Kpoto considered “walking away” from his house, despite a $95,000 mortgage. A local police officer encouraged him to start a block club instead. Kpoto was shocked when more than 15 people showed up to the first meeting.

Today, Kpoto, 58, is proud of his part of Jordan, a mostly black low- to middle-income neighborhood where the average resident makes just more than $30,000 a year: “You can see how quiet this block is compared to other blocks.”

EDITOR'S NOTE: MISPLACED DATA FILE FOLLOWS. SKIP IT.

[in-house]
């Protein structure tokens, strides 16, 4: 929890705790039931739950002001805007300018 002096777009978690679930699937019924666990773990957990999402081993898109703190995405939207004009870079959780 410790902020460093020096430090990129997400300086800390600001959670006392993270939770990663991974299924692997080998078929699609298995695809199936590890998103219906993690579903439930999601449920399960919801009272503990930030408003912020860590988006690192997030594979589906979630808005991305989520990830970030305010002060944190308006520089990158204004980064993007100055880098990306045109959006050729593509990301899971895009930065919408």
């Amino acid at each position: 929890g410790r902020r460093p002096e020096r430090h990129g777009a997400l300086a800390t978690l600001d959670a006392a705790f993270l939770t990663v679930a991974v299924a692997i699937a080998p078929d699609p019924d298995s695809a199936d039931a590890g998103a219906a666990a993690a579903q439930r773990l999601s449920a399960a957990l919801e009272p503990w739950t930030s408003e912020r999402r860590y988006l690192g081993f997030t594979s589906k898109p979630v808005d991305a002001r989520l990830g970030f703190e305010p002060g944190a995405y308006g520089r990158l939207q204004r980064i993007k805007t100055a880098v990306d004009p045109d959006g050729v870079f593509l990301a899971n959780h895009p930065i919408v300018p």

Looking among colorful prewar homes and manicured lawns dotted with tiger lilies and blue bells, signs of a second crisis emerge – one that threatens the financial stake and sweat equity Kpoto and his neighbors have invested.

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